In a historic 14-1 vote yesterday, the Los Angeles City Council voted to raise the minimum wage to $15 per hour by 2020. The city attorney’s office has been directed to draft the language of the law for the Council’s final approval. Mayor Eric Garcetti has stated that he intends to sign the law.
California’s current minimum wage is $9 an hour, and is set to increase to $10 an hour statewide on January 1, 2016.
The Los Angeles minimum wage increases expected once the law is finalized are as follows:
- July 1, 2016: $10.50
- July 1, 2017: $12.00
- July 1, 2018: $13.25
- July 1, 2019: $14.25
- July 1, 2020: $15
After that, the minimum wage would increase annually pegged to a measure of inflation. Small businesses would have an extra year to comply and certain non-profits could seek an exemption.
This law will have a tremendous impact on working Angelenos. According to a report by Economic Roundtable, the UCLA Labor Center, and the UCLA Institute for Research on Labor and Employment, 723,000 employed, working-age adults in Los Angeles earn less than $15.25 an hour. (That is around 40% of the Los Angeles workforce.) Twenty-two percent of them live in poverty.
Los Angeles is one of the most expensive cities in the country, including with respect to the costs of housing, food, and transportation–yet incomes have not kept up. Consider San Francisco, where the cost of living is only 20 percent higher, but median earnings are 70 percent higher. According to a press release for a UCLA study, Los Angeles has the most unaffordable rental market in the country:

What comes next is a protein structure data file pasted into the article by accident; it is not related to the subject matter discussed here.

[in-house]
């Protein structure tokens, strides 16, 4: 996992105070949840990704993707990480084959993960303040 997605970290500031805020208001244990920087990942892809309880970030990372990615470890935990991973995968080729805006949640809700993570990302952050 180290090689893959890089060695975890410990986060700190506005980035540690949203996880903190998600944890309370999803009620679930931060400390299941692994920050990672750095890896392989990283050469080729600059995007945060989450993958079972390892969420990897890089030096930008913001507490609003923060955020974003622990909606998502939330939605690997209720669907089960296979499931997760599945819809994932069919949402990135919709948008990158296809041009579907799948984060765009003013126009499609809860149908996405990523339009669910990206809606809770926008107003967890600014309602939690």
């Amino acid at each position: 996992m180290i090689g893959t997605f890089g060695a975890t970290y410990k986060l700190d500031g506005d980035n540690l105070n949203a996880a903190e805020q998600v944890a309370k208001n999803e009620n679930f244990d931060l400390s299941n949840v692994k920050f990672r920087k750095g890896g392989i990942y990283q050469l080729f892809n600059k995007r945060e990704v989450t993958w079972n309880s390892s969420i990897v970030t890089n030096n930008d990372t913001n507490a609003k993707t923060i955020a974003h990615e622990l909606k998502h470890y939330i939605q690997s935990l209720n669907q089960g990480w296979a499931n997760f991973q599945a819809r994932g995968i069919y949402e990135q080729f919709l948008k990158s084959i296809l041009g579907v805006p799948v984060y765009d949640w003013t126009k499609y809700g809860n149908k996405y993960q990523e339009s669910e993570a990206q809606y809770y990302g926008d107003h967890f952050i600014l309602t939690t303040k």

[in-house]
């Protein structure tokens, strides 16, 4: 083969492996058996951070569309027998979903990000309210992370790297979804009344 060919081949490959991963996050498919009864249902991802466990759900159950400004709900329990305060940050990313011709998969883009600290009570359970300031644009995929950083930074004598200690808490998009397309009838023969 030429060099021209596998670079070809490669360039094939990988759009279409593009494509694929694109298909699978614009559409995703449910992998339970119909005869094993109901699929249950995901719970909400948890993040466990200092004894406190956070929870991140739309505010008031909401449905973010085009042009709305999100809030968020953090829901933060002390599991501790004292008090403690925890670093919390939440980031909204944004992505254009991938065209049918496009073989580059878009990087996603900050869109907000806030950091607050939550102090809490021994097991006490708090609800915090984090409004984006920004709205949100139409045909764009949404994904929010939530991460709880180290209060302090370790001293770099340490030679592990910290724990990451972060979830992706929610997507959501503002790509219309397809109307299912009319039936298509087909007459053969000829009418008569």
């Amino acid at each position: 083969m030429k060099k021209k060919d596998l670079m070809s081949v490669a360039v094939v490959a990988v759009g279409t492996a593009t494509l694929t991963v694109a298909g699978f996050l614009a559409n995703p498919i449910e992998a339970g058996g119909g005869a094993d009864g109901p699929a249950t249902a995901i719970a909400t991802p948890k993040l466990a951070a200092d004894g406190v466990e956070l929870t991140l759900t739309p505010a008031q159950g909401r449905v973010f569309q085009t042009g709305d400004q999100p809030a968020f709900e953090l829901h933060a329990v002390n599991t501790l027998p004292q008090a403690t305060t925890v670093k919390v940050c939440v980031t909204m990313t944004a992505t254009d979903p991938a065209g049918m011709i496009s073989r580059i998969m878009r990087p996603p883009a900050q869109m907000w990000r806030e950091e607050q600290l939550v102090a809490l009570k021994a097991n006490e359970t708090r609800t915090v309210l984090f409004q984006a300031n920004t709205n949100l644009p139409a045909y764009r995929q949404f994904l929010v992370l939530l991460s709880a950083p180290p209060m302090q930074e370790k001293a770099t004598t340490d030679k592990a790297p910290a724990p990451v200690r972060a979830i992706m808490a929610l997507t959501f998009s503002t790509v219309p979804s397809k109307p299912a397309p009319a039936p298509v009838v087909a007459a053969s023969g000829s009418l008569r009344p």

As of 2013, Los Angeles had the highest median rent burden in the nation — at 47 percent. That is, on average, renters in L.A. are paying 47 percent of their income for rent. The share of renters experiencing moderate (30 to 50 percent of income) and severe (50-plus percent of income) rent burden in Los Angeles has consistently outpaced the nation.
. . .
Los Angeles has a lower median household income than comparable cities such as New York or San Francisco, but only a small difference in median rents.
This is a tremendous move on the part of Los Angeles, and nearby cities and the county are expected to consider similar measures. I have written before about how important it is to raise the minimum wage. The minimum wage increase is expected to have a strong stimulus effect in the poorest communities, where low-wage workers live and will spend their money when they shop at local businesses.
Tuesday’s success is attributable to hard work by labor, business, and community leaders and members, including through the Raise The Wage campaign. It is part of a broad national movement to raise the minimum wage across the country at the local, state, and federal levels.
Full-time workers and their children should not have to live in poverty. I applaud the Los Angeles City Council for taking steps ensure that those who work in Los Angeles can afford to live here.